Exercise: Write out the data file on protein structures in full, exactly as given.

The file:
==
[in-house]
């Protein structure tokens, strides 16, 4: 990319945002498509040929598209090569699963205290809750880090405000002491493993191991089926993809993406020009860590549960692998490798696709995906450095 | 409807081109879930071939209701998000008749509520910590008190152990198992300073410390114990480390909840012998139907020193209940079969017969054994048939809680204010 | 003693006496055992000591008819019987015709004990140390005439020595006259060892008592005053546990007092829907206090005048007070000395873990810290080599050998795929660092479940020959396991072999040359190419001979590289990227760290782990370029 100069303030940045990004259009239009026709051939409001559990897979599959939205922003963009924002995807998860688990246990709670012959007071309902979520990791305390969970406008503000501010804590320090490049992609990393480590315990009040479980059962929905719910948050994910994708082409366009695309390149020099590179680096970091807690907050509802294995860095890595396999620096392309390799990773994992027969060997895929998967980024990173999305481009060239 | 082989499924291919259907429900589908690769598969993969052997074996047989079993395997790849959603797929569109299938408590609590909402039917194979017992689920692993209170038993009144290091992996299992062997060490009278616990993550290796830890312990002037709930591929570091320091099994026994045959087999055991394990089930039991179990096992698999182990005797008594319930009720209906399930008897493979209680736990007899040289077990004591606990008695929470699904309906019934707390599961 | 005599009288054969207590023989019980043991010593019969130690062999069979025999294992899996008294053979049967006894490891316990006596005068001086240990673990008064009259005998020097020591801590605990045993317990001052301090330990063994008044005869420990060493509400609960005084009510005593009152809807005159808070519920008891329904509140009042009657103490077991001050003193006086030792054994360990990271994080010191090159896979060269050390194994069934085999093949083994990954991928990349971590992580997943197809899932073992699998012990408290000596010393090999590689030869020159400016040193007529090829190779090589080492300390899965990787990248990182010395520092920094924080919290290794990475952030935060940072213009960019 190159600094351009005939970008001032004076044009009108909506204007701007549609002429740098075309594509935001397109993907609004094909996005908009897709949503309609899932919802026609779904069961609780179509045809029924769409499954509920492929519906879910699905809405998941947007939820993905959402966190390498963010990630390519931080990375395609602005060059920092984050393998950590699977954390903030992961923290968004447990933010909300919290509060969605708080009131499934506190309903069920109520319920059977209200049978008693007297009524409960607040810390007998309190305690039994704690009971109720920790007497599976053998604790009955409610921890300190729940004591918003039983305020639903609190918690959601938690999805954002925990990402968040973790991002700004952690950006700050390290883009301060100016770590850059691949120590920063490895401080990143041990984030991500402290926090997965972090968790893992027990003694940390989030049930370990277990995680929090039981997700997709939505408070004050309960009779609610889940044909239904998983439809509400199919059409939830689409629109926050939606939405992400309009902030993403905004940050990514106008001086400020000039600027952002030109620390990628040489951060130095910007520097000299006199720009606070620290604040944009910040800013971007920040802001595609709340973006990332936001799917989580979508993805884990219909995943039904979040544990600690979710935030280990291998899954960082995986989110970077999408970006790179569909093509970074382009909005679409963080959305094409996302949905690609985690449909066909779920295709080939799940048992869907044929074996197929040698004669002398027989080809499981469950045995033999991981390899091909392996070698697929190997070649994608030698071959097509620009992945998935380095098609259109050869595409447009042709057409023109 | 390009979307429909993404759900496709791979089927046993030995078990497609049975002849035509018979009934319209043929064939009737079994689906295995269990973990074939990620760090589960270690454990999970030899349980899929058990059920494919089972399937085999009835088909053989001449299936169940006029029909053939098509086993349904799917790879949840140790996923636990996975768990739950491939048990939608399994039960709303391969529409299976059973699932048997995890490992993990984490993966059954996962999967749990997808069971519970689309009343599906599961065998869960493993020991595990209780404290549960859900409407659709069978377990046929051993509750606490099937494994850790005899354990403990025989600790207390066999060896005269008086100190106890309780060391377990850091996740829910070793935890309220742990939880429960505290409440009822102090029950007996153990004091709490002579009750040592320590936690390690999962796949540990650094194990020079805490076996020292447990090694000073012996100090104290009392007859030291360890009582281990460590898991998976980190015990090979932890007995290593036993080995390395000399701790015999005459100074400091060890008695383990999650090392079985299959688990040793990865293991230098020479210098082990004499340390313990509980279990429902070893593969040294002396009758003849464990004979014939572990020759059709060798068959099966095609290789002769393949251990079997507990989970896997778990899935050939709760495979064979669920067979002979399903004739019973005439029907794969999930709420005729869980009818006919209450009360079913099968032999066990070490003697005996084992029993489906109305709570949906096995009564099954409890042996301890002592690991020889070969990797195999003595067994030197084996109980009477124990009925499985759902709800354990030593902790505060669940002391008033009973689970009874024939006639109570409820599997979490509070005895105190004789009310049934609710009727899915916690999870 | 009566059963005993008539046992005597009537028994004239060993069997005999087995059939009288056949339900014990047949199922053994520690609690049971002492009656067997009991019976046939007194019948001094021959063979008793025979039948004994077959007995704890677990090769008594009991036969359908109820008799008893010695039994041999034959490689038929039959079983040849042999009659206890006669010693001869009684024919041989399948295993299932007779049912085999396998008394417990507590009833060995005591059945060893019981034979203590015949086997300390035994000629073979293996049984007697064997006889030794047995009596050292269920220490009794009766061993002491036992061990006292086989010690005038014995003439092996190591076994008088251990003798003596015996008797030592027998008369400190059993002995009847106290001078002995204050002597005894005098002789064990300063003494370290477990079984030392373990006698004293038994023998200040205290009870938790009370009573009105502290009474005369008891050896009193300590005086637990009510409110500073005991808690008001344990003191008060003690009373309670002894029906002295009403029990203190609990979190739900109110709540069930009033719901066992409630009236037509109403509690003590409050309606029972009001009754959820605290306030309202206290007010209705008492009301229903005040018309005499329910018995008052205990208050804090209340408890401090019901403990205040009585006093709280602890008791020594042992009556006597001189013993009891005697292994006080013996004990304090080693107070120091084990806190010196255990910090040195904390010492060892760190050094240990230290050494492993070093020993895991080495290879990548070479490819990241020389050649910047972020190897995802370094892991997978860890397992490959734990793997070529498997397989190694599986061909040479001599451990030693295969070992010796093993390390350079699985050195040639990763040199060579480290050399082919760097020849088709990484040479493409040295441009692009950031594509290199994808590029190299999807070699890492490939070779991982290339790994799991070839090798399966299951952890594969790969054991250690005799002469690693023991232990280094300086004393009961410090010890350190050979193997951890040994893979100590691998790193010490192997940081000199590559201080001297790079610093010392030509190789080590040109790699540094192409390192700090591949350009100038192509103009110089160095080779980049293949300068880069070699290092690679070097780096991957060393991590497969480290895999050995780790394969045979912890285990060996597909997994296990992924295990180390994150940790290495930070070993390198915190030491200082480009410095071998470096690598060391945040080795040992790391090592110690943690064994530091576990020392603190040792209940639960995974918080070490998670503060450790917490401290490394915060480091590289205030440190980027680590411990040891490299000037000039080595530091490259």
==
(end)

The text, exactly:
[in-house]
């Protein structure tokens, strides 16, 4: 990319945002498509040929598209090569699963205290809750880090405000002491493993191991089926993809993406020009860590549960692998490798696709995906450095 | 409807081109879930071939209701998000008749509520910590008190152990198992300073410390114990480390909840012998139907020193209940079969017969054994048939809680204010 | 003693006496055992000591008819019987015709004990140390005439020595006259060892008592005053546990007092829907206090005048007070000395873990810290080599050998795929660092479940020959396991072999040359190419001979590289990227760290782990370029 100069303030940045990004259009239009026709051939409001559990897979599959939205922003963009924002995807998860688990246990709670012959007071309902979520990791305390969970406008503000501010804590320090490049992609990393480590315990009040479980059962929905719910948050994910994708082409366009695309390149020099590179680096970091807690907050509802294995860095890595396999620096392309390799990773994992027969060997895929998967980024990173999305481009060239 | 082989499924291919259907429900589908690769598969993969052997074996047989079993395997790849959603797929569109299938408590609590909402039917194979017992689920692993209170038993009144290091992996299992062997060490009278616990993550290796830890312990002037709930591929570091320091099994026994045959087999055991394990089930039991179990096992698999182990005797008594319930009720209906399930008897493979209680736990007899040289077990004591606990008695929470699904309906019934707390599961 | 005599009288054969207590023989019980043991010593019969130690062999069979025999294992899996008294053979049967006894490891316990006596005068001086240990673990008064009259005998020097020591801590605990045993317990001052301090330990063994008044005869420990060493509400609960005084009510005593009152809807005159808070519920008891329904509140009042009657103490077991001050003193006086030792054994360990990271994080010191090159896979060269050390194994069934085999093949083994990954991928990349971590992580997943197809899932073992699998012990408290000596010393090999590689030869020159400016040193007529090829190779090589080492300390899965990787990248990182010395520092920094924080919290290794990475952030935060940072213009960019 190159600094351009005939970008001032004076044009009108909506204007701007549609002429740098075309594509935001397109993907609004094909996005908009897709949503309609899932919802026609779904069961609780179509045809029924769409499954509920492929519906879910699905809405998941947007939820993905959402966190390498963010990630390519931080990375395609602005060059920092984050393998950590699977954390903030992961923290968004447990933010909300919290509060969605708080009131499934506190309903069920109520319920059977209200049978008693007297009524409960607040810390007998309190305690039994704690009971109720920790007497599976053998604790009955409610921890300190729940004591918003039983305020639903609190918690959601938690999805954002925990990402968040973790991002700004952690950006700050390290883009301060100016770590850059691949120590920063490895401080990143041990984030991500402290926090997965972090968790893992027990003694940390989030049930370990277990995680929090039981997700997709939505408070004050309960009779609610889940044909239904998983439809509400199919059409939830689409629109926050939606939405992400309009902030993403905004940050990514106008001086400020000039600027952002030109620390990628040489951060130095910007520097000299006199720009606070620290604040944009910040800013971007920040802001595609709340973006990332936001799917989580979508993805884990219909995943039904979040544990600690979710935030280990291998899954960082995986989110970077999408970006790179569909093509970074382009909005679409963080959305094409996302949905690609985690449909066909779920295709080939799940048992869907044929074996197929040698004669002398027989080809499981469950045995033999991981390899091909392996070698697929190997070649994608030698071959097509620009992945998935380095098609259109050869595409447009042709057409023109 | 390009979307429909993404759900496709791979089927046993030995078990497609049975002849035509018979009934319209043929064939009737079994689906295995269990973990074939990620760090589960270690454990999970030899349980899929058990059920494919089972399937085999009835088909053989001449299936169940006029029909053939098509086993349904799917790879949840140790996923636990996975768990739950491939048990939608399994039960709303391969529409299976059973699932048997995890490992993990984490993966059954996962999967749990997808069971519970689309009343599906599961065998869960493993020991595990209780404290549960859900409407659709069978377990046929051993509750606490099937494994850790005899354990403990025989600790207390066999060896005269008086100190106890309780060391377990850091996740829910070793935890309220742990939880429960505290409440009822102090029950007996153990004091709490002579009750040592320590936690390690999962796949540990650094194990020079805490076996020292447990090694000073012996100090104290009392007859030291360890009582281990460590898991998976980190015990090979932890007995290593036993080995390395000399701790015999005459100074400091060890008695383990999650090392079985299959688990040793990865293991230098020479210098082990004499340390313990509980279990429902070893593969040294002396009758003849464990004979014939572990020759059709060798068959099966095609290789002769393949251990079997507990989970896997778990899935050939709760495979064979669920067979002979399903004739019973005439029907794969999930709420005729869980009818006919209450009360079913099968032999066990070490003697005996084992029993489906109305709570949906096995009564099954409890042996301890002592690991020889070969990797195999003595067994030197084996109980009477124990009925499985759902709800354990030593902790505060669940002391008033009973689970009874024939006639109570409820599997979490509070005895105190004789009310049934609710009727899915916690999870 | 009566059963005993008539046992005597009537028994004239060993069997005999087995059939009288056949339900014990047949199922053994520690609690049971002492009656067997009991019976046939007194019948001094021959063979008793025979039948004994077959007995704890677990090769008594009991036969359908109820008799008893010695039994041999034959490689038929039959079983040849042999009659206890006669010693001869009684024919041989399948295993299932007779049912085999396998008394417990507590009833060995005591059945060893019981034979203590015949086997300390035994000629073979293996049984007697064997006889030794047995009596050292269920220490009794009766061993002491036992061990006292086989010690005038014995003439092996190591076994008088251990003798003596015996008797030592027998008369400190059993002995009847106290001078002995204050002597005894005098002789064990300063003494370290477990079984030392373990006698004293038994023998200040205290009870938790009370009573009105502290009474005369008891050896009193300590005086637990009510409110500073005991808690008001344990003191008060003690009373309670002894029906002295009403029990203190609990979190739900109110709540069930009033719901066992409630009236037509109403509690003590409050309606029972009001009754959820605290306030309202206290007010209705008492009301229903005040018309005499329910018995008052205990208050804090209340408890401090019901403990205040009585006093709280602890008791020594042992009556006597001189013993009891005697292994006080013996004990304090080693107070120091084990806190010196255990910090040195904390010492060892760190050094240990230290050494492993070093020993895991080495290879990548070479490819990241020389050649910047972020190897995802370094892991997978860890397992490959734990793997070529498997397989190694599986061909040479001599451990030693295969070992010796093993390390350079699985050195040639990763040199060579480290050399082919760097020849088709990484040479493409040295441009692009950031594509290199994808590029190299999807070699890492490939070779991982290339790994799991070839090798399966299951952890594969790969054991250690005799002469690693023991232990280094300086004393009961410090010890350190050979193997951890040994893979100590691998790193010490192997940081000199590559201080001297790079610093010392030509190789080590040109790699540094192409390192700090591949350009100038192509103009110089160095080779980049293949300068880069070699290092690679070097780096991957060393991590497969480290895999050995780790394969045979912890285990060996597909997994296990992924295990180390994150940790290495930070070993390198915190030491200082480009410095071998470096690598060391945040080795040992790391090592110690943690064994530091576990020392603190040792209940639960995974918080070490998670503060450790917490401290490394915060480091590289205030440190980027680590411990040891490299000037000039080595530091490259």